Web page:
ABSTRACT: Efficient monitoring of HIV-1-specific T-cells is crucial for the development of HIV-1 vaccines and immunotherapies. Currently, mainly peptides and vaccinia vectors are used for detection of HIV-1-specific cytotoxic T-lymphocytes (CTL), however, as HIV-1 is a variable virus, it is unknown to what extent the T-cell response against the autologous virus is under- or overestimated by using antigens from heterologous viral strains. Therefore, we established a new method for immunomonitoring of CTL using electroporation of peripheral blood mononuclear cells (PBMC) with mRNA derived from autologous viral strains. From six HIV-1-infected patients virus derived mRNA was produced after PCR-based cloning of autologous gag (n=5) and/or nef genes (n=3) from plasma and electroporated into PBMC from patients and healthy donors. Electroporation of PBMC with mRNA resulted in efficient protein expression with good induction of γ-interferon (γ-IFN) release by specific T-cells comparable to peptide pools and better than recombinant vaccinia viruses. Three mRNA encoded autologous Gag proteins and one autologous mRNA encoded Nef protein were better recognized by autologous PBMC in comparison to heterologous mRNA encoded Gag or Nef proteins (SF2 or HXB2). However, in one case each, mRNA encoded autologous Gag or Nef, respectively, was recognized less efficiently due to the presence of CTL escape mutations. In summary, electroporation of PBMC with mRNA is a very efficient, easy and rapid method for immunomonitoring of HIV-1-specific T-cell responses against autologous viral strains. Our data demonstrate that patients' CTL responses against autologous viral strains may be under- or overestimated by using antigens from heterologous viral strains.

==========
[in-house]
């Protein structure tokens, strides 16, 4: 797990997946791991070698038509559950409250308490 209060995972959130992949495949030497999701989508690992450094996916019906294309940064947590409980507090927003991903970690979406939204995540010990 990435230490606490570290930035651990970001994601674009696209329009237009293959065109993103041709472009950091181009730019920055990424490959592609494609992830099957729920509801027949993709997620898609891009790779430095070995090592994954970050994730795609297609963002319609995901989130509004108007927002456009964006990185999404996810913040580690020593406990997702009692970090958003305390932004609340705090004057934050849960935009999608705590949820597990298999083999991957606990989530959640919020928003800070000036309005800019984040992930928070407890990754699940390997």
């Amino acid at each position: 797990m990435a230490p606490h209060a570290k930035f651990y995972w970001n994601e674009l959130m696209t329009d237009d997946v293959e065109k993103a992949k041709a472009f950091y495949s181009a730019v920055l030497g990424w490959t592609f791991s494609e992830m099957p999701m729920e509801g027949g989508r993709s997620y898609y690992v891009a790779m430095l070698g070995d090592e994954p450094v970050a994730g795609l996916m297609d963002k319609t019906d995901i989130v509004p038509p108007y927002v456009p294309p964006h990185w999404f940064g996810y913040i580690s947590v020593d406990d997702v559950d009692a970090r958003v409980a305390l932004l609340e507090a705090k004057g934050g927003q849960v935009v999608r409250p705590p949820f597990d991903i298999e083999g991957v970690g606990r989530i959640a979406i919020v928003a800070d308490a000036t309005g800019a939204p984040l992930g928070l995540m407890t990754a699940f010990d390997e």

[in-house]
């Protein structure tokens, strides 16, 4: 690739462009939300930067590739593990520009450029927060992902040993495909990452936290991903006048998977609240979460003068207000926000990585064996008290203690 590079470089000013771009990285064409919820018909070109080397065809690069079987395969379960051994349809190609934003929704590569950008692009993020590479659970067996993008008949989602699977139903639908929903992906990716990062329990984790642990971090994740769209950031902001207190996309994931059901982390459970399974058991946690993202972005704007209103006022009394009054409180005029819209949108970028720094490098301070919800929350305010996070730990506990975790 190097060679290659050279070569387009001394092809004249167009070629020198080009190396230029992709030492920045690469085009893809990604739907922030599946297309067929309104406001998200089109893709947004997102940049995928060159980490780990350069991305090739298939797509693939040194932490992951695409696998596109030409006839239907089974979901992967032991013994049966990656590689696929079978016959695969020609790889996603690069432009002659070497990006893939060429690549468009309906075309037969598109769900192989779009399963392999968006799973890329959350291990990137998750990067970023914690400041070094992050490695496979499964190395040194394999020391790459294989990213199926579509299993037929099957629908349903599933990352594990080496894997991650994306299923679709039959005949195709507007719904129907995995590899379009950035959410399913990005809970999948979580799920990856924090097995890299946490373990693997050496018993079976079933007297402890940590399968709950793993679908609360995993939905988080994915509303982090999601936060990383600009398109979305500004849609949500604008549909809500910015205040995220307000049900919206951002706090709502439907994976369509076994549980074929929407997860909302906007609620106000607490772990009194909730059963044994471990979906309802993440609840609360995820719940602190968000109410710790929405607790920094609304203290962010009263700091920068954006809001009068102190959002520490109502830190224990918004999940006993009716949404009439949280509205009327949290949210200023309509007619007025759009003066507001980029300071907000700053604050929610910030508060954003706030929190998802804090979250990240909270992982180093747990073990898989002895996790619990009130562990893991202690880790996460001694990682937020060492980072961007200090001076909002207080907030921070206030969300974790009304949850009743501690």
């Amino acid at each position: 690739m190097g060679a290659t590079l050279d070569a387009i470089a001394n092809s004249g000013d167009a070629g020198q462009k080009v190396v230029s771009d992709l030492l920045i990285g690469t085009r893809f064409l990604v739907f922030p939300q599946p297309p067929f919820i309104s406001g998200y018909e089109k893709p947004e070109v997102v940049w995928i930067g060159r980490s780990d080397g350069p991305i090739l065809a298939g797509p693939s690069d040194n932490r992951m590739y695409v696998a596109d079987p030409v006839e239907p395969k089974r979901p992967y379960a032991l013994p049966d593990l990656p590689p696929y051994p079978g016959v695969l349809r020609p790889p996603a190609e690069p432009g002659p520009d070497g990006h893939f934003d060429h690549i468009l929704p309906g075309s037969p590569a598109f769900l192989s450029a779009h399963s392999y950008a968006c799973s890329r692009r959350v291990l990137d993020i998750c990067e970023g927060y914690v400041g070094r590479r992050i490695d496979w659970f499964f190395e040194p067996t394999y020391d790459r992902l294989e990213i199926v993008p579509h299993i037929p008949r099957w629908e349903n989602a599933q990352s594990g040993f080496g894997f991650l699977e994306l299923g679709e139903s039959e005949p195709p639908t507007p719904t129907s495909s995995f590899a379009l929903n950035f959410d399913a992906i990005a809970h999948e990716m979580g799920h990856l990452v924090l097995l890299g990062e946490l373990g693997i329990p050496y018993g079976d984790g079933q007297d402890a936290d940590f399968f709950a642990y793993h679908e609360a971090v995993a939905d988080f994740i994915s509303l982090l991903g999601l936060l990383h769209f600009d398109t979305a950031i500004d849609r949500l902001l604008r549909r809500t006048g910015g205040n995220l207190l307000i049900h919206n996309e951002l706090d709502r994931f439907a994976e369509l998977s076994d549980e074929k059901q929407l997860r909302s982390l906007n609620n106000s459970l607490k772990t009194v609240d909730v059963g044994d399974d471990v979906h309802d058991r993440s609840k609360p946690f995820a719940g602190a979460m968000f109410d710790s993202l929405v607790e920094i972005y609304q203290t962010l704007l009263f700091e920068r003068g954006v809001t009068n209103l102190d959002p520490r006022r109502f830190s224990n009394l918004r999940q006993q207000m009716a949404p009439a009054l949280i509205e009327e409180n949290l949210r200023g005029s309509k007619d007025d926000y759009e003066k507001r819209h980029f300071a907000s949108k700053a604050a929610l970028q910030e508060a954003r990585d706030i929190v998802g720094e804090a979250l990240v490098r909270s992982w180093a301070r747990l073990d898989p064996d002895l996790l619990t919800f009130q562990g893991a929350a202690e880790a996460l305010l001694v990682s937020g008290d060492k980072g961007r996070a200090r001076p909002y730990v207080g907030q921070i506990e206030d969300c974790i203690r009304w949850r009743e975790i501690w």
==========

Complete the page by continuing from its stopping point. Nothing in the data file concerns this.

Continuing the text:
Journal of immunological methods 04/2012; 380(1-2):40-55. DOI:10.1016/j.jim.2012.03.005 · 1.82 Impact Factor
  • Source
    [Show abstract] [Hide abstract]
    ABSTRACT: Analyses of the breadth and specificity of virus-specific CD8(+) T cell responses associated with control of HIV have largely relied on measurement of cytokine secretion by effector T cells. These have resulted in the identification of HIV elite controllers with low or absent responses in which non-T-cell mechanisms of control have been suggested. However, successful control of HIV infection may be associated with central memory T cells, which have not been consistently examined in these individuals. Gag-specific T cells were characterized using a peptide-based cultured enzyme-linked immunosorbent spot assay (ELISpot). Peripheral blood mononuclear cells from HIV elite controllers (n = 10), progressors (n = 12), and antiretroviral-treated individuals (n = 9) were cultured with overlapping peptides for 12 days. Specificity was assessed by tetramer staining, functional features of expanded cells were assessed by cytokine secretion, and virus inhibition and phenotypic characteristics were assessed by cell sorting and coculture assays. After peptide stimulation, elite controllers showed a greater number of previously undetectable (new) responses compared to progressors (P = 0.0008). These responses were highly polyfunctional, with 64.5% of responses having 3 to 5 functions. Expandable epitope-specific CD8(+) T cells from elite controllers had strong virus inhibitory capacity and predominantly displayed a central memory phenotype. These data indicate that elite controllers with minimal T cell responses harbor a highly functional, broadly directed central memory T cell population that is capable of suppressing HIV in vitro. Comprehensive examination of this cell population could provide insight into the immune responses associated with successful containment of viremia.
    Journal of Virology 04/2012; 86(12):6959-69. DOI:10.1128/JVI.00531-12 · 4.44 Impact Factor
Show more


18 Reads
Available from